Like many Macedonians, the Manakis brothers spoke Vlach as their mother tongue but grew up with Greek and Slavic dialects spoken all around them. Then as now, Monastir was an important town, with its human mosaic of Orthodox, Muslims, Armenians, and Jews.
The Manakis brothers were photographers and cinematographers; in fact, they were the first cinematographers in the Balkans, recording with an imported British camera the seminal events of their tumultuous era. Their first reel, of the Manakises’ grandmother spinning thread, is widely thought to be the oldest film strip in the Balkans and later became the subject of an acclaimed Greek film, “Ulysses’ Gaze”.
To the Manakis brothers, we owe the primitive moving pictures of the First Balkan War, when the Serbian Army, moving in from the north, threw down the hammer on the Turks just outside the city, and then linked up with the Greek Army mopping up from the South. When the guns fell silent, the brothers transitioned from being Rum subjects of the Sultan to subjects of the Kingdom of Serbia.
Quickly enough, another war broke out and, once again Macedonia, and the Manakis brothers were caught up in the maelstrom as Greeks and Serbs fought Bulgarians to retain their portions of Macedonia from Bulgarians who wanted more of the region. After four bloody years, the Manakis brothers continued documenting the era, now as subjects of the Kingdom of the Serbs, Croats, and Slovenes, soon enough to be known as Yugoslavia.
Elsewhere in Macedonia, specifically the Greek and the Bulgarian portions, populations were shifting and being exchanged. Greeks were leaving Bulgaria, particularly the Bulgarian parts of Macedonia, and the Bulgarians were leaving Greek Macedonia. Again, to use the terms “Greek” or “Bulgarian” is misleading, as many simply stayed put and assimilated into the Greek or Bulgarian states. And why not? The underlying culture and religion was the same.
Just a couple of years later, a huge wave of refugees entered Greek Macedonia, about half a million Greek refugees from Turkey, often as not penniless and lacking a head of household; at the same time, about 300,000 Macedonian Muslims—Turkish-, Slavic-, and Greek-speaking—left for Turkey.
The mosaic of Macedonia on all sides of the intra-Macedonian border—Greek, Yugoslav, and Bulgarian—was plastered over by primary national colors. The Asia Minor Greek refugees remained nostalgic for their lost homelands, but also quickly became proud Greeks and Macedonians, determined never to be evicted again.
All through this time of upheaval, the Manakis brothers continued to take pictures and make films, chronicling the transformation of the Macedonian mosaic. They also won high accolades for their work, from the Ottoman Sultan to the Romanian and Yugoslav Kings, and even from Marshal Tito.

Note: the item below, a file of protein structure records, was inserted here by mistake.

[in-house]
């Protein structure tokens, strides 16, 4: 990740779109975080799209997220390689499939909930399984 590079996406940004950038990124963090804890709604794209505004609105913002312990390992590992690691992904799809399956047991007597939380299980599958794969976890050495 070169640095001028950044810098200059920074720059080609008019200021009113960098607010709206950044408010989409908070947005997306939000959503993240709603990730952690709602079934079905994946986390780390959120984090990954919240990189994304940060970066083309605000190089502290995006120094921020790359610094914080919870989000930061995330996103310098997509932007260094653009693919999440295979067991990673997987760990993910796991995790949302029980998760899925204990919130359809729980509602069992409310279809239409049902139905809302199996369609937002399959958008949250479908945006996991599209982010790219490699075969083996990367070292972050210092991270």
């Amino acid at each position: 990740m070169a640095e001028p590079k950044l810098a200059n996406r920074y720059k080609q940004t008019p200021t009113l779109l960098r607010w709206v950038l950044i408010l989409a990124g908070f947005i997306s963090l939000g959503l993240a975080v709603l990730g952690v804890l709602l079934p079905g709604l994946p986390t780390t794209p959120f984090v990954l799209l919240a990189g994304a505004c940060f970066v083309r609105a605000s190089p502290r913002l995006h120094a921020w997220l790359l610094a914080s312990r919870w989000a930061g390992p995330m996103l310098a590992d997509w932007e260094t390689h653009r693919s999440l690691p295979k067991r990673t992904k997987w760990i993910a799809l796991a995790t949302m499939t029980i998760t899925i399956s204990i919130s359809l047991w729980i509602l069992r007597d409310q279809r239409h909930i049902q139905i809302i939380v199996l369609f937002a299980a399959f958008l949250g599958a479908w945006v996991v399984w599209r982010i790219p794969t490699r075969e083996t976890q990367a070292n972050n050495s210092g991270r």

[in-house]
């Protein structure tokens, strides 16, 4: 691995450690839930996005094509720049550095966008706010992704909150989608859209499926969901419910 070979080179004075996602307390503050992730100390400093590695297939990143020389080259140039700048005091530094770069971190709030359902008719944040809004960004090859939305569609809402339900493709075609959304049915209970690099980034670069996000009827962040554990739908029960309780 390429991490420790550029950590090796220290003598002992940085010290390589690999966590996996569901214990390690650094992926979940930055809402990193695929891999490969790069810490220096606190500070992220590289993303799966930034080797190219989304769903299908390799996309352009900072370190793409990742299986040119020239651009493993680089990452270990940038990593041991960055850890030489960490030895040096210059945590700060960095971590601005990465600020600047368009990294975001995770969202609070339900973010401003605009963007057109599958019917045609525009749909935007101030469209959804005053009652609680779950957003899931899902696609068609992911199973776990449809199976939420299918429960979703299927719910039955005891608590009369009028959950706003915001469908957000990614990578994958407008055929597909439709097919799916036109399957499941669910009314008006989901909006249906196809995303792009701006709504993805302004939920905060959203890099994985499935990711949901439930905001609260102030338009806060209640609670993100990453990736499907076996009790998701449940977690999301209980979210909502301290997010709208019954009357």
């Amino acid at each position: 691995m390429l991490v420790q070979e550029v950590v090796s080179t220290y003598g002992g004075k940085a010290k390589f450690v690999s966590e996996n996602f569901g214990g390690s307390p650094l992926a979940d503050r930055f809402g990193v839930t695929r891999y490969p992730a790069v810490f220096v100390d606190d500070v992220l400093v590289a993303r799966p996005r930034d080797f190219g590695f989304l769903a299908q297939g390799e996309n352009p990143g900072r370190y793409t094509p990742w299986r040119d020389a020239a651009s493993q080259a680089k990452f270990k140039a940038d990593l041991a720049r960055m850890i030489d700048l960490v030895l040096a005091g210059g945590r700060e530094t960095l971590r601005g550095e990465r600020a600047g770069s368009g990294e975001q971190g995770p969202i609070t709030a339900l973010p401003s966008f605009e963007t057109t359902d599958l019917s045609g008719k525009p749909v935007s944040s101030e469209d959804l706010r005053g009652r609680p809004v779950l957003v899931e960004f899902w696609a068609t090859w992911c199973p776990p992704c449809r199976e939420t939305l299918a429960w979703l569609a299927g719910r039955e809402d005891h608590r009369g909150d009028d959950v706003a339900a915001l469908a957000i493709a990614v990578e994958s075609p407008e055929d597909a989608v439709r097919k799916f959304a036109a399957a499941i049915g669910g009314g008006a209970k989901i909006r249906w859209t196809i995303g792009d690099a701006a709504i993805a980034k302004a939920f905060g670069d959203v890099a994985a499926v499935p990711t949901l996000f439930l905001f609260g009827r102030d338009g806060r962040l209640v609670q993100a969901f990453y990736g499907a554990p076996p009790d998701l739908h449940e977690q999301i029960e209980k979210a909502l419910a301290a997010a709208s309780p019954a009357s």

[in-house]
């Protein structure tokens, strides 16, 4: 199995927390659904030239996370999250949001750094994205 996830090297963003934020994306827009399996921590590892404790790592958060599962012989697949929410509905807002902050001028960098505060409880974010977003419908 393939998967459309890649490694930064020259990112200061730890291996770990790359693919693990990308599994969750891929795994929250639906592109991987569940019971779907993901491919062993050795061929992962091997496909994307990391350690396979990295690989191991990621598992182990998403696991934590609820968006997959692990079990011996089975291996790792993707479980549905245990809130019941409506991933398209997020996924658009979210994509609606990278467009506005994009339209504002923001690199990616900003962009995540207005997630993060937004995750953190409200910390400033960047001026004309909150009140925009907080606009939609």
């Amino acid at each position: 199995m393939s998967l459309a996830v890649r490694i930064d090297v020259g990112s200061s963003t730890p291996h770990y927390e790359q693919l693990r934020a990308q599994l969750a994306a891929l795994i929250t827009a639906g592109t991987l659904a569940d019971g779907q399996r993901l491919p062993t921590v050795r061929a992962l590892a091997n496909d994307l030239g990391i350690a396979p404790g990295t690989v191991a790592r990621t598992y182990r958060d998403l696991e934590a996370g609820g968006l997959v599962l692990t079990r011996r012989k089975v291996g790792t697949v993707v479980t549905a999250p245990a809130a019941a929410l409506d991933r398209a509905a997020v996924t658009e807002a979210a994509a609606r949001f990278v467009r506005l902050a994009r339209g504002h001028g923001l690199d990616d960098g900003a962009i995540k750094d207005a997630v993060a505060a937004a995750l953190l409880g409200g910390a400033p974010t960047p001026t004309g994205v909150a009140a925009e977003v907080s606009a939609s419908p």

Before the start of the World War Two, Yannakis Manakis returned to Greece, working periodically as a photographer and cinematographer in Thessaloniki until his death in 1954.
Miltos remained active in Yugoslav cinematography, providing a vast archive of movies and prints for posterity. A Manakis Film Festival is celebrated annually in Slav Macedonia to honor the brothers’ legacy to Balkan (and Yugoslav/Slav Macedonian and Greek) filmography.
In the ideology of today, Yannakis is a Greek and Macedonia has been Greek since before the Age of Alexander the Great. Miltos, who died in Bitola in Slav Macedonia, is considered the “Father of Macedonian Cinematography.” Two brothers, from the same family, and not even linguistically Greek or Slav in their mother tongues, have suddenly become symbols of national division and ethnic mythology.
The truth of these “Brothers Macedonian” is that they were products of a unified culture, Byzantine Orthodox but not specifically or exclusively Greek or Slavic. Herein lies the not-so-secret complication of Macedonia, about which the vociferously insecure protest too much on all sides of the conflict. No nation is hermetically sealed, and each of us embodies a genetic, cultural, and historical mosaic.
In Macedonia, the story of the Manakis brothers is repeated thousands of times, and the descendants of other “Brothers Macedonian” may be protesting, under different banners, in places as varied as Skopje, Salonika, New York, Toronto, Dusseldorf, and Melbourne, not realizing, not remembering, that they are, not so far down the shared family tree, likely as not protesting against their own.